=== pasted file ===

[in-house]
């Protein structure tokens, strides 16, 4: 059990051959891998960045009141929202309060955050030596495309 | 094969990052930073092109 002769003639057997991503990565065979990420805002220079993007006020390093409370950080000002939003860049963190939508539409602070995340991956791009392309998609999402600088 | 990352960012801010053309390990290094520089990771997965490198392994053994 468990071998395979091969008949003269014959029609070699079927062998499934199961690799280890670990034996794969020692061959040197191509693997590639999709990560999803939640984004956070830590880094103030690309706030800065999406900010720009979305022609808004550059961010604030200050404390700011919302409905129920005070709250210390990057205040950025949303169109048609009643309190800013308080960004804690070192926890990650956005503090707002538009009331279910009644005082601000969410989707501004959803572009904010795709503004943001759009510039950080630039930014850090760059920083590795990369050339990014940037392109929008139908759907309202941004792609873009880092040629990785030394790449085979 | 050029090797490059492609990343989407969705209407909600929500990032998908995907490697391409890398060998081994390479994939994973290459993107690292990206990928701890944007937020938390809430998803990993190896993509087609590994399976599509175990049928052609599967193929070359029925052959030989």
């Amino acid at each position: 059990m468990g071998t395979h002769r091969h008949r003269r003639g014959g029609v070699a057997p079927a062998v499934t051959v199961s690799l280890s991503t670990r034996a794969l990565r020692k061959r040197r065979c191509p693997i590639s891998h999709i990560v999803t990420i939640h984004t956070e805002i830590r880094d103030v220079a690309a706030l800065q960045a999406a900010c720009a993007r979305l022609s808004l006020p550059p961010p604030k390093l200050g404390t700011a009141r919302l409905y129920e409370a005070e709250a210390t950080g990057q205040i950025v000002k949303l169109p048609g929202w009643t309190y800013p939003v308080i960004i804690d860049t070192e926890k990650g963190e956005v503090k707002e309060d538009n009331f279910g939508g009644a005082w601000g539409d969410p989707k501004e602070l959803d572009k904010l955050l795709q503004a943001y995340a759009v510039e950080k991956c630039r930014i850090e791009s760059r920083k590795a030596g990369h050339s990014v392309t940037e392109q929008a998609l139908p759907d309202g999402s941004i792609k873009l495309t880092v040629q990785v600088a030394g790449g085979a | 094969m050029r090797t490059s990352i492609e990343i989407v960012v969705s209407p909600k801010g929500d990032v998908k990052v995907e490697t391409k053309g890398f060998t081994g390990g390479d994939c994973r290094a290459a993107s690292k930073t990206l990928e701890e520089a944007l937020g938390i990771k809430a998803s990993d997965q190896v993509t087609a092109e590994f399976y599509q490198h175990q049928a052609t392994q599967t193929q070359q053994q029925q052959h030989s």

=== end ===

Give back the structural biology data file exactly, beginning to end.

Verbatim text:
[in-house]
């Protein structure tokens, strides 16, 4: 059990051959891998960045009141929202309060955050030596495309 | 094969990052930073092109 002769003639057997991503990565065979990420805002220079993007006020390093409370950080000002939003860049963190939508539409602070995340991956791009392309998609999402600088 | 990352960012801010053309390990290094520089990771997965490198392994053994 468990071998395979091969008949003269014959029609070699079927062998499934199961690799280890670990034996794969020692061959040197191509693997590639999709990560999803939640984004956070830590880094103030690309706030800065999406900010720009979305022609808004550059961010604030200050404390700011919302409905129920005070709250210390990057205040950025949303169109048609009643309190800013308080960004804690070192926890990650956005503090707002538009009331279910009644005082601000969410989707501004959803572009904010795709503004943001759009510039950080630039930014850090760059920083590795990369050339990014940037392109929008139908759907309202941004792609873009880092040629990785030394790449085979 | 050029090797490059492609990343989407969705209407909600929500990032998908995907490697391409890398060998081994390479994939994973290459993107690292990206990928701890944007937020938390809430998803990993190896993509087609590994399976599509175990049928052609599967193929070359029925052959030989």
């Amino acid at each position: 059990m468990g071998t395979h002769r091969h008949r003269r003639g014959g029609v070699a057997p079927a062998v499934t051959v199961s690799l280890s991503t670990r034996a794969l990565r020692k061959r040197r065979c191509p693997i590639s891998h999709i990560v999803t990420i939640h984004t956070e805002i830590r880094d103030v220079a690309a706030l800065q960045a999406a900010c720009a993007r979305l022609s808004l006020p550059p961010p604030k390093l200050g404390t700011a009141r919302l409905y129920e409370a005070e709250a210390t950080g990057q205040i950025v000002k949303l169109p048609g929202w009643t309190y800013p939003v308080i960004i804690d860049t070192e926890k990650g963190e956005v503090k707002e309060d538009n009331f279910g939508g009644a005082w601000g539409d969410p989707k501004e602070l959803d572009k904010l955050l795709q503004a943001y995340a759009v510039e950080k991956c630039r930014i850090e791009s760059r920083k590795a030596g990369h050339s990014v392309t940037e392109q929008a998609l139908p759907d309202g999402s941004i792609k873009l495309t880092v040629q990785v600088a030394g790449g085979a | 094969m050029r090797t490059s990352i492609e990343i989407v960012v969705s209407p909600k801010g929500d990032v998908k990052v995907e490697t391409k053309g890398f060998t081994g390990g390479d994939c994973r290094a290459a993107s690292k930073t990206l990928e701890e520089a944007l937020g938390i990771k809430a998803s990993d997965q190896v993509t087609a092109e590994f399976y599509q490198h175990q049928a052609t392994q599967t193929q070359q053994q029925q052959h030989s």